A new spin on things
"Line and length," says Piyush Chawla with not a moment's hesitation, when asked to assess his greatest strength as a legspinner. "I'm not a big turner of the ball," he adds, "but I can bowl with a little variation." The confidence with which the words come out is revelatory, and it peels away the layers of speculation to reveal just why India's selectors and team management have taken such an outrageous punt on a youngster who was starring for the Under-19s in the World Cup final just eight days ago.
Chawla is just 17 (looks more like 15) and hails from the university town of Aligarh.He may have just a season of first-class cricket behind him - an unforgettable one in which Uttar Pradesh annexed the Ranji Trophy for the first time - but the whispers about him have been doing the rounds for quite a while. The country at large learnt of his potential during the Challenger Trophy final at Mohali before the start of the home season , when his three wickets included the big fish - Sachin Tendulkar. "That was a good experience," says Chawla earnestly. "To play in a final and take three wickets, and especially Sachin Paaji's."
When asked how it felt to outfox Tendulkar with a googly, his face lights up. "It was a great moment. It's the dream of every bowler to bowl to him, and to get him out was very special." He didn't bask in the glory though, doing the hard yards as UP fought back from a disastrous start to the campaign to upset Mumbai and then Bengal in the climactic stages of a Ranji season in which the form-book was ripped apart.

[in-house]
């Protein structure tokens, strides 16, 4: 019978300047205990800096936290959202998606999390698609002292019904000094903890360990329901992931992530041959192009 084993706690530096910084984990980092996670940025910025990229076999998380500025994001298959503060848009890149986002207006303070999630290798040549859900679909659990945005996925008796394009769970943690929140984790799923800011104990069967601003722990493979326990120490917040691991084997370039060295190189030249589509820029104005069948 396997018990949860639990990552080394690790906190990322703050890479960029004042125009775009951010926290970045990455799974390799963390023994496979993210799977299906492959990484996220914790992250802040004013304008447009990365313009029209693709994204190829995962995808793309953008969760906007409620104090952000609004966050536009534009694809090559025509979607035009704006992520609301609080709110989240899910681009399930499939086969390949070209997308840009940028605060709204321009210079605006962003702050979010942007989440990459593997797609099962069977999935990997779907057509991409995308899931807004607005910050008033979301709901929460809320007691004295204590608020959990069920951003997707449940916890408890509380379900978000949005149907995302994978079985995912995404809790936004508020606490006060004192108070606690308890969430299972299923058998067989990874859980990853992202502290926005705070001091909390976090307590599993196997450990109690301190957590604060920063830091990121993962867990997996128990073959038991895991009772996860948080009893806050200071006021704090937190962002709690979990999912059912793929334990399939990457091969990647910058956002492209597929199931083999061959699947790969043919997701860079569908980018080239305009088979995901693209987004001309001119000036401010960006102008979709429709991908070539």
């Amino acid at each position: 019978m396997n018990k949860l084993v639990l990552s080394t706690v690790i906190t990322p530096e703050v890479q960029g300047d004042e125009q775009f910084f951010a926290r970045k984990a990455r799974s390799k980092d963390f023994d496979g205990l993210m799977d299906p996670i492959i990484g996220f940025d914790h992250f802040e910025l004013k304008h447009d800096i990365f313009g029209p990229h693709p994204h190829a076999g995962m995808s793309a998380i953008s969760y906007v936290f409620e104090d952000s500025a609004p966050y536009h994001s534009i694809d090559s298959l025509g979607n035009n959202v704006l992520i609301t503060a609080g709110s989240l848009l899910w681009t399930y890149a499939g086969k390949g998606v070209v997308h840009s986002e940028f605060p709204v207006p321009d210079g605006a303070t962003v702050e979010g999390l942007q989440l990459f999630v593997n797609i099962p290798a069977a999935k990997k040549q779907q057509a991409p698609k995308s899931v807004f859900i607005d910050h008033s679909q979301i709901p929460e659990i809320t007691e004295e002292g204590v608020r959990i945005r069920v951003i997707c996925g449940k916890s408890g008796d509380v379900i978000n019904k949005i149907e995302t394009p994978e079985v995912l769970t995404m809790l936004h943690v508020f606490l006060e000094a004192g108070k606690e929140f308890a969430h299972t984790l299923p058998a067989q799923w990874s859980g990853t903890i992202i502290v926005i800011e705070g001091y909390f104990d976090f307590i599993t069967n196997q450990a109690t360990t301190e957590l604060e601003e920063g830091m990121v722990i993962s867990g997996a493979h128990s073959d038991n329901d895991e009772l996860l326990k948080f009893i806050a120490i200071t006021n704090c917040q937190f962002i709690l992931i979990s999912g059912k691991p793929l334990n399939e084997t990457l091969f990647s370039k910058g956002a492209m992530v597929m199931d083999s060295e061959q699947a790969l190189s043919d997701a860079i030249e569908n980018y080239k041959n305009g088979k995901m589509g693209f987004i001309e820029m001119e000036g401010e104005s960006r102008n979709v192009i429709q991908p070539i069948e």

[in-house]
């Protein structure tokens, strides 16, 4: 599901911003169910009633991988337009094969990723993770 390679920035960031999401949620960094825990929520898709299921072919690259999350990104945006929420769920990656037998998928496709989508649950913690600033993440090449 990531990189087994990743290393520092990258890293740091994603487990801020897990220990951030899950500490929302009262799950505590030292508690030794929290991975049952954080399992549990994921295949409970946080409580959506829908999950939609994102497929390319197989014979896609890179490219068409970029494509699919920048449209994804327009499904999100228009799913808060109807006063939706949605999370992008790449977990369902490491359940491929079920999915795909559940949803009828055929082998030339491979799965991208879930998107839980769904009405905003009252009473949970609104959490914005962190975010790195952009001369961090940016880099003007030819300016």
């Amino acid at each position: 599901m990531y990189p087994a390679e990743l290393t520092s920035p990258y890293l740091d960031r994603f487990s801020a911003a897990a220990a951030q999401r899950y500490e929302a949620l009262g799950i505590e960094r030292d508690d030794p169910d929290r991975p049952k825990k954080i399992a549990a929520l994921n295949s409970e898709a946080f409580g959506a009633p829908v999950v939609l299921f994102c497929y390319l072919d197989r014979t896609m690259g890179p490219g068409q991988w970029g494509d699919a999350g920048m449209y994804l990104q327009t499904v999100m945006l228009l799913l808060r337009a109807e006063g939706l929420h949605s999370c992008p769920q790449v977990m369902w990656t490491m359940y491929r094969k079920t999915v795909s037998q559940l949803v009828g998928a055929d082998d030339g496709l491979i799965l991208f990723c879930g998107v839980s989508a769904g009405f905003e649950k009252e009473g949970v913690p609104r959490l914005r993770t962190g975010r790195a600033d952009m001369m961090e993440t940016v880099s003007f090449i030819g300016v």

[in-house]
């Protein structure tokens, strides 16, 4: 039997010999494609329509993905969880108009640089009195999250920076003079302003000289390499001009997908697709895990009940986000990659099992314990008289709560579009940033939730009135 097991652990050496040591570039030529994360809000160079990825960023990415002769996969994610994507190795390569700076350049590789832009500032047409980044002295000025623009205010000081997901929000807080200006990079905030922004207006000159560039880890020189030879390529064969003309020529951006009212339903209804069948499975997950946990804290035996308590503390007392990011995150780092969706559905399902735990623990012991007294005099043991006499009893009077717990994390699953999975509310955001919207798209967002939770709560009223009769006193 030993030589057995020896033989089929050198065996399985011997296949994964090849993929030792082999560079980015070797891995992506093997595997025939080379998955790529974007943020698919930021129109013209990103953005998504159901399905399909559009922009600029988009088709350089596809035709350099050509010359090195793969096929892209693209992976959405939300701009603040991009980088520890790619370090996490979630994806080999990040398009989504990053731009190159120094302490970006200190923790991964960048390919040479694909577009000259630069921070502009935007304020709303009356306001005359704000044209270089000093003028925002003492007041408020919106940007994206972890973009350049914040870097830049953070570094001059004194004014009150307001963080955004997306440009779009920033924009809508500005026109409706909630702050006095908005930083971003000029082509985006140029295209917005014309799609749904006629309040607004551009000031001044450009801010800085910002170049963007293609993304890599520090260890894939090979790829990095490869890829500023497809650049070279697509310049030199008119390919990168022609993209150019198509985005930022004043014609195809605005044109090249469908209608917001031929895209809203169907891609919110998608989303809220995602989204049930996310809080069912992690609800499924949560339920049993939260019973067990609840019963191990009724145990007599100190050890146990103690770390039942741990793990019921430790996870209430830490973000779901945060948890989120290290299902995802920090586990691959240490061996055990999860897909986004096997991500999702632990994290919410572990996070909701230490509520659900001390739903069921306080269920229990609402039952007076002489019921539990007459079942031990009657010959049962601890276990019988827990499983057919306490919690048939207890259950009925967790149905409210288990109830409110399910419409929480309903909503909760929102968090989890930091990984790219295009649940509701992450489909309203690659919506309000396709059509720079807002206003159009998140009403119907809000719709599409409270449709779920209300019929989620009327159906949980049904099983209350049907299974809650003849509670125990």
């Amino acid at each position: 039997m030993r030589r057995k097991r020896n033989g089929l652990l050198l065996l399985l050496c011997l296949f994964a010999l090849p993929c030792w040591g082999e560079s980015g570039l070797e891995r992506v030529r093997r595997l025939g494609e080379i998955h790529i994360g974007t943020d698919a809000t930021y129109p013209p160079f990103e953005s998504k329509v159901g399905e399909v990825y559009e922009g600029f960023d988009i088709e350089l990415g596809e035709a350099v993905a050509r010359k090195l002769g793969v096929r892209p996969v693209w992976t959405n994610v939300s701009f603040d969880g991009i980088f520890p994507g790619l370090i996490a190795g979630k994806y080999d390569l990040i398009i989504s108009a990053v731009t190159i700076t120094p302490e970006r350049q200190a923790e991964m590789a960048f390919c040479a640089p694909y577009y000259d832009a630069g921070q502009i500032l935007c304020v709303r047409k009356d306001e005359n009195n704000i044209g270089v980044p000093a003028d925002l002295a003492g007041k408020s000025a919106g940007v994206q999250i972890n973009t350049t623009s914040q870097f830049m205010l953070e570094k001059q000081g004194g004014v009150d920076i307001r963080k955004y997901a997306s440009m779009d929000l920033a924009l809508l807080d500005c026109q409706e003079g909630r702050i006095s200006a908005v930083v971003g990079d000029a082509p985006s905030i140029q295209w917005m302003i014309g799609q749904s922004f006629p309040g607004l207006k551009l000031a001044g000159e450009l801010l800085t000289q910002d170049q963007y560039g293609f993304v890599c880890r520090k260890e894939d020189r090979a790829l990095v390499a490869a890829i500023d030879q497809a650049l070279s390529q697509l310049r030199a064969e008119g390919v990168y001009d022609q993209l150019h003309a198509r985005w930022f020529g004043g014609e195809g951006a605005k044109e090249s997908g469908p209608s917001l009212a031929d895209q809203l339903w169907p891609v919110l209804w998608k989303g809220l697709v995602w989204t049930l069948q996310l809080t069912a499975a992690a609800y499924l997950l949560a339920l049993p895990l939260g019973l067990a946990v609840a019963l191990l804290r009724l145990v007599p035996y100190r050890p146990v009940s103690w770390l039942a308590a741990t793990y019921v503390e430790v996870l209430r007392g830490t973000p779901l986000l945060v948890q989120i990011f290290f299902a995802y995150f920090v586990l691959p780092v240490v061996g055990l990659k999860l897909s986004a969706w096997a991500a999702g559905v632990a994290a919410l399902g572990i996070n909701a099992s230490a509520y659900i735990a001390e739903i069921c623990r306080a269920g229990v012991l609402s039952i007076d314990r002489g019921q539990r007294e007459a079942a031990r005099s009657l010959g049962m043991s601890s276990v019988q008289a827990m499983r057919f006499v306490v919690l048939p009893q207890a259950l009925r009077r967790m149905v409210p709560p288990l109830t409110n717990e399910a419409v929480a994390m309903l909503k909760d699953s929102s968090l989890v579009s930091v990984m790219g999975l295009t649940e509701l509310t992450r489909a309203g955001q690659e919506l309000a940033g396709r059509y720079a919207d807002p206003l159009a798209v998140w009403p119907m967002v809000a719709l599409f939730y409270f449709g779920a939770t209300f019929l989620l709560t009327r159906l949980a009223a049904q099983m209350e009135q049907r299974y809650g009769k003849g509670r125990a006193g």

"I learnt so many things," he says, when asked to look back. "I learnt how to bowl longer spells. Indian pitches are quite good to bat on [already a master at understatement?], and there was a lot of bowling to do."
He refused to be drawn on the matter of childhood heroes, though he did say that he watched every legspinner on television when he had the opportunity, singling out Anil Kumble and Shane Warne for special mention. Already though, those at the helm of affairs are talking of Chawla as the future of Indian slow bowling, ignoring the claims of a generation that has toiled in Kumble's slipstream. Strangely enough, given the crazy schedules that exist in the modern game, he didn't actually meet Kumble till yesterday. "There was not much chance to talk," he said matter-of-factly, before revealing that he had more of an opportunity to listen and learn today.
Chawla said that he first experimented with the art when he was 10 or 11, going on to credit KA Gautam, his coach, for the rapid strides that he made subsequently. "He was the first person to encourage me to go out there and bowl, not worrying about whether I went for 70 runs in seven overs."
While admitting that he felt a bit of pressure in the wake of the sudden surge of expectation, his demeanour spoke of everything but nervousness. Confident without being cocky, he gave off the air of someone who didn't expect to fumble if called upon to give it a twirl. "It's not in my hands," he said when probed about whether he might play a part in the first Test. "I can only try to give it my best."
After his stunning spell in the U-19 World Cup final - he picked up 4 for 8 and struck 25 runs in a lost cause - the rumour mill had been churning overtime about his elevation to higher echelons. "I thought there might be a chance," he said shyly, "but I wasn't sure." Quite a confession from one so assured.
Dileep Premachandran is features editor of Cricinfo